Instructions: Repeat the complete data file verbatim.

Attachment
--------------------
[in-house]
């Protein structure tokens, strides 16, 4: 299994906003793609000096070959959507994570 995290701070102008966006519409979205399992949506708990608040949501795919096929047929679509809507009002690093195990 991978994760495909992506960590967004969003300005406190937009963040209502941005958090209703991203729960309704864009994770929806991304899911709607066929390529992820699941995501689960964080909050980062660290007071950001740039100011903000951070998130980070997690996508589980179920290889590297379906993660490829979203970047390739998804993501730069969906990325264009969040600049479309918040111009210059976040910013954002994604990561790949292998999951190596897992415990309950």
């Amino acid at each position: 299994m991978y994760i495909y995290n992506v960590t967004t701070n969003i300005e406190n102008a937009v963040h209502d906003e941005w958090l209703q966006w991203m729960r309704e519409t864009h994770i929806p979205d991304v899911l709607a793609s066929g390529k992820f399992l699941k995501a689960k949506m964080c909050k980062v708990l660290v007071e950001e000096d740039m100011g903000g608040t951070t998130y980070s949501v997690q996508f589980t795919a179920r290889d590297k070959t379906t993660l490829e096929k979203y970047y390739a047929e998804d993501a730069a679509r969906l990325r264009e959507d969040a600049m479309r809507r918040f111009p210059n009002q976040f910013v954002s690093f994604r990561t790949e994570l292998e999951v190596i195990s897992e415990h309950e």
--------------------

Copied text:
[in-house]
């Protein structure tokens, strides 16, 4: 299994906003793609000096070959959507994570 995290701070102008966006519409979205399992949506708990608040949501795919096929047929679509809507009002690093195990 991978994760495909992506960590967004969003300005406190937009963040209502941005958090209703991203729960309704864009994770929806991304899911709607066929390529992820699941995501689960964080909050980062660290007071950001740039100011903000951070998130980070997690996508589980179920290889590297379906993660490829979203970047390739998804993501730069969906990325264009969040600049479309918040111009210059976040910013954002994604990561790949292998999951190596897992415990309950």
């Amino acid at each position: 299994m991978y994760i495909y995290n992506v960590t967004t701070n969003i300005e406190n102008a937009v963040h209502d906003e941005w958090l209703q966006w991203m729960r309704e519409t864009h994770i929806p979205d991304v899911l709607a793609s066929g390529k992820f399992l699941k995501a689960k949506m964080c909050k980062v708990l660290v007071e950001e000096d740039m100011g903000g608040t951070t998130y980070s949501v997690q996508f589980t795919a179920r290889d590297k070959t379906t993660l490829e096929k979203y970047y390739a047929e998804d993501a730069a679509r969906l990325r264009e959507d969040a600049m479309r809507r918040f111009p210059n009002q976040f910013v954002s690093f994604r990561t790949e994570l292998e999951v190596i195990s897992e415990h309950e």